WC and Mrs. WC were birding, looking for Ferruginous Hawks out on the Snake River Plain. And on the old road to Orchard, Idaho, a few miles off I-84, we found this. A giant potato. A giant fake potato. You can’t make this stuff up.
It’s a famous giant faux potato. It has been hauled something like 150,000 miles advertising Idaho potatoes for the Idaho Potato Commission. It’s been the mascot at a number Idaho Famous Potato Bowl football games.
It’s giant. Originally the “Great Big Idaho Potato” — the largest potato on wheels (retired)1 — is 28 feet long, 12 feet wide and 11.5 feet tall. It spent most of its career on a 48-foot long flatbed trailer. It weighs six tons. And it’s been officially retired. There’s a new faux potato, made of fiberglass. The old faux potato sits on a concrete pad, about mid way between the Stage Stop Inn truck stop on I-84 east of Boise and the Idaho National Guard’s training facility out on the Snake River Plain. An area that grows sagebrush and cheatgrass, mostly; notably, not potatoes.
WC was able to photograph the potato in better days.
This is what happens when advertising agencies are allowed to work without adults present. Anyway, there are reports the giant faux potato was retired because it was getting old, and starting to look pretty bad. Admittedly, not as bad a real potato – giant or otherwise – would look after seven years being hauled around on a trailer.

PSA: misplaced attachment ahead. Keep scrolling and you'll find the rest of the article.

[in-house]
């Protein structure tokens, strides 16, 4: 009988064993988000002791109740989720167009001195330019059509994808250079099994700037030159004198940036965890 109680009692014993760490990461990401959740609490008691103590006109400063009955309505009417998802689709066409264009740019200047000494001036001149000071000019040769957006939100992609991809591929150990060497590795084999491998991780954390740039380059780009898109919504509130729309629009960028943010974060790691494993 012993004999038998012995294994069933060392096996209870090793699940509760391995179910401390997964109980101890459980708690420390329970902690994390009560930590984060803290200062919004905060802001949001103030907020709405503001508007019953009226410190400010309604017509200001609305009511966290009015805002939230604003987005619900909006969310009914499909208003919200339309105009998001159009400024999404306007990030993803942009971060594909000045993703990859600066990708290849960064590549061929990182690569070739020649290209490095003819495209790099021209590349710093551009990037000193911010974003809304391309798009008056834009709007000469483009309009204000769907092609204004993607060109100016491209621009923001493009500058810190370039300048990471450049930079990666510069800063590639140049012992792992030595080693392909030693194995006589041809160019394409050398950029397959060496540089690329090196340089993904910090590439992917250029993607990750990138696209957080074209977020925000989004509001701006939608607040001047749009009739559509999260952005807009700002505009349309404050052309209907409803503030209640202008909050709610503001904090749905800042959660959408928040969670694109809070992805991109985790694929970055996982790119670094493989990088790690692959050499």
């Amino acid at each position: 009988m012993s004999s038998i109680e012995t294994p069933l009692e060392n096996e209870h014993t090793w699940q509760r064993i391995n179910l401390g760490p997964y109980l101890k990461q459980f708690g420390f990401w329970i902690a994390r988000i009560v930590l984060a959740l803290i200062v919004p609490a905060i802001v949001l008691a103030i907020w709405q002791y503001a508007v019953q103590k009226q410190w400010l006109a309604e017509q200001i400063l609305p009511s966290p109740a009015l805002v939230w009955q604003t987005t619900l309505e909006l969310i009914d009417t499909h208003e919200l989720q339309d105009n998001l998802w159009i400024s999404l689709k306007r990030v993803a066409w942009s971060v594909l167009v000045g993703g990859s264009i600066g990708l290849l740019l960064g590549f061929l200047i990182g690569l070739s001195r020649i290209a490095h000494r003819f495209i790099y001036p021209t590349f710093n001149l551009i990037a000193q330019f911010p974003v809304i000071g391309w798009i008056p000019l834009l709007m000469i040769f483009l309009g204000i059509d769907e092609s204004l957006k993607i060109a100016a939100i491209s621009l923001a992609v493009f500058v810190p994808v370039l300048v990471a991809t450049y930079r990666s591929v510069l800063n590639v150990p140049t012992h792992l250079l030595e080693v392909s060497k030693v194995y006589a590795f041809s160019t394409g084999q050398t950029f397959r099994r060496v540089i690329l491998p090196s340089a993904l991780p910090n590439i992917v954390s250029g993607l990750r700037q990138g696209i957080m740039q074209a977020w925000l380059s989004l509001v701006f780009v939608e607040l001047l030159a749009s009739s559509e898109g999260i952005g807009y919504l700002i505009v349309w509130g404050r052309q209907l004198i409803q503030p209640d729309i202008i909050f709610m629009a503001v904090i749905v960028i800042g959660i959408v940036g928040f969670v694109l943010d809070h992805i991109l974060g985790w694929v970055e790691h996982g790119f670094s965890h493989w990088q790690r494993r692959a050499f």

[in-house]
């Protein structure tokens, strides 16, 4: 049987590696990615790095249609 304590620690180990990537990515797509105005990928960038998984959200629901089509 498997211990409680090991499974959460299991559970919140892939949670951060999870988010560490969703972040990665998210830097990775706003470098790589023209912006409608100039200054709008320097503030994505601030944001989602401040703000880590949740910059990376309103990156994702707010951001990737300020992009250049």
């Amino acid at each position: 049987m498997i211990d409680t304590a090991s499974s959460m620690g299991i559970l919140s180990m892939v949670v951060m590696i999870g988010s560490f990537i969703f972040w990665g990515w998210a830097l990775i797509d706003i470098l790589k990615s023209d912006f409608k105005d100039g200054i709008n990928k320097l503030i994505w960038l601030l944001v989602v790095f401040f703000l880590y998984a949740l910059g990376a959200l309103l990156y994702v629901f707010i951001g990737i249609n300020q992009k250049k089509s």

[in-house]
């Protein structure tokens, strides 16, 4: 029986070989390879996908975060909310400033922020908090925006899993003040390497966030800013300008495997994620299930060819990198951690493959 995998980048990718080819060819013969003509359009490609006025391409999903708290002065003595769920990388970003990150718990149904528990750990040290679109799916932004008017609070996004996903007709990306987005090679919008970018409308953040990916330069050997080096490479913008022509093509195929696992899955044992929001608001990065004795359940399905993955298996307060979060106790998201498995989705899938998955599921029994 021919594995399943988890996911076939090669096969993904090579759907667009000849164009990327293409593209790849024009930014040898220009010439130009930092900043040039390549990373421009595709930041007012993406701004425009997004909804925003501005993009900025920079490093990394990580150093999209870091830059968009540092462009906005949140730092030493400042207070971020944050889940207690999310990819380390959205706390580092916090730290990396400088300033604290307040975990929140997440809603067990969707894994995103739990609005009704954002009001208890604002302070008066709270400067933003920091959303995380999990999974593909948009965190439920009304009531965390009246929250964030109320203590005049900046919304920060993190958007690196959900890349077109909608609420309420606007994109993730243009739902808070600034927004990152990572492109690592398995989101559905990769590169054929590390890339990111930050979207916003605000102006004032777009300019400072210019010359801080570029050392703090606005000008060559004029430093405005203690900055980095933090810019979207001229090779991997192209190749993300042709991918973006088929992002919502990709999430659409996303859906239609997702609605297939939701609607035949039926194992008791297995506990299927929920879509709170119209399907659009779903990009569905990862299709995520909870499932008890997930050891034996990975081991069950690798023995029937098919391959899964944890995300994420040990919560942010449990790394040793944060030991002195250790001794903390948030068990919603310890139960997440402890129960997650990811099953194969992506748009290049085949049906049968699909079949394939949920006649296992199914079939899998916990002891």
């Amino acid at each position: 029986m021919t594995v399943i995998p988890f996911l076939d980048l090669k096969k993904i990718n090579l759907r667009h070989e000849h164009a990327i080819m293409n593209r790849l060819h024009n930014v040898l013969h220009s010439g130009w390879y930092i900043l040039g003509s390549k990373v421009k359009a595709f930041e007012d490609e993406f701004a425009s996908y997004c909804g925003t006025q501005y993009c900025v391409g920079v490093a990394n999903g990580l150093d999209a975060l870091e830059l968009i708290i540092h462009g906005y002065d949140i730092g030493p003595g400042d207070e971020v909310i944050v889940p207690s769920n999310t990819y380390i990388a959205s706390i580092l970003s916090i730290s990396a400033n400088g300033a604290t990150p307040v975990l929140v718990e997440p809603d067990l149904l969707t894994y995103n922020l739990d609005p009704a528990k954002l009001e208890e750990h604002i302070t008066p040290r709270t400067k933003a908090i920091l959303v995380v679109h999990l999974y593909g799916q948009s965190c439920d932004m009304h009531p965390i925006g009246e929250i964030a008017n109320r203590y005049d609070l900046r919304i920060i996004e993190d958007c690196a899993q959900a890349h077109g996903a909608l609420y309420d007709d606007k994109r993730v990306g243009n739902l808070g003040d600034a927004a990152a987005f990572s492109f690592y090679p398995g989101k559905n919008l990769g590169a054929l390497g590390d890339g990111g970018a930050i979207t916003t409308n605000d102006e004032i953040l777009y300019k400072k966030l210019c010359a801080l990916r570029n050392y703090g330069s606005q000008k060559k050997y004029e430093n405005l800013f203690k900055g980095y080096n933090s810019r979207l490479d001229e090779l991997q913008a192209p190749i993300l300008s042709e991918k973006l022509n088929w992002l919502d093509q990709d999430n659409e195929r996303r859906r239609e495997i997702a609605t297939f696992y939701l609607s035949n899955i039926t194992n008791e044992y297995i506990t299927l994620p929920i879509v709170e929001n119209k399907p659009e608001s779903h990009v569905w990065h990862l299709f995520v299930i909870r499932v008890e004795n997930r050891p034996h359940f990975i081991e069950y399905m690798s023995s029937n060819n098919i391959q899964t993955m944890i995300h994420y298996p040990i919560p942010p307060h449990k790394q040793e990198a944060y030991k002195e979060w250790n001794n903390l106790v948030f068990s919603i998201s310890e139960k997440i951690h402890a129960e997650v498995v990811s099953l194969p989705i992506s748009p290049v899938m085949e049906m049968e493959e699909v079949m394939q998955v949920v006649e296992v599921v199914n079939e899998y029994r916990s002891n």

Kristie Wolfe, co-designer and co-builder of the traveling tuber, reportedly plans to transform the faux potato into an Air Bnb. Ms. Wolfe is a tiny home designer and builder. Seriously you can’t make this stuff up.
Interviewer: When you saw this giant potato, did it just scream to you that it could be a tiny house one day?
Ms. Wolfe: Yes, almost immediately after going on tour, a lot of people don’t know that the potato opens, that’s kind of hidden, and there are stairs that go into it, and I was like, this is bigger than my house, which it is, dimensionally, about the same size as my original tiny house,
The titanic tuber even has a door in one end. Yes, really.
Presumably, there are no building codes in Orchard, Idaho. Or maybe building codes weren’t written to address the possibility of giant fake taters. But WC has little doubt there are folks who would be delighted to sleep in a potato. After all, there is a giant igloo-shaped motel – never opened – on the Parks Highway in Alaska.
WC wishes the giant faux potato every success in its second career.
- Okay, until its successor was built, the only giant potato on wheels. ↩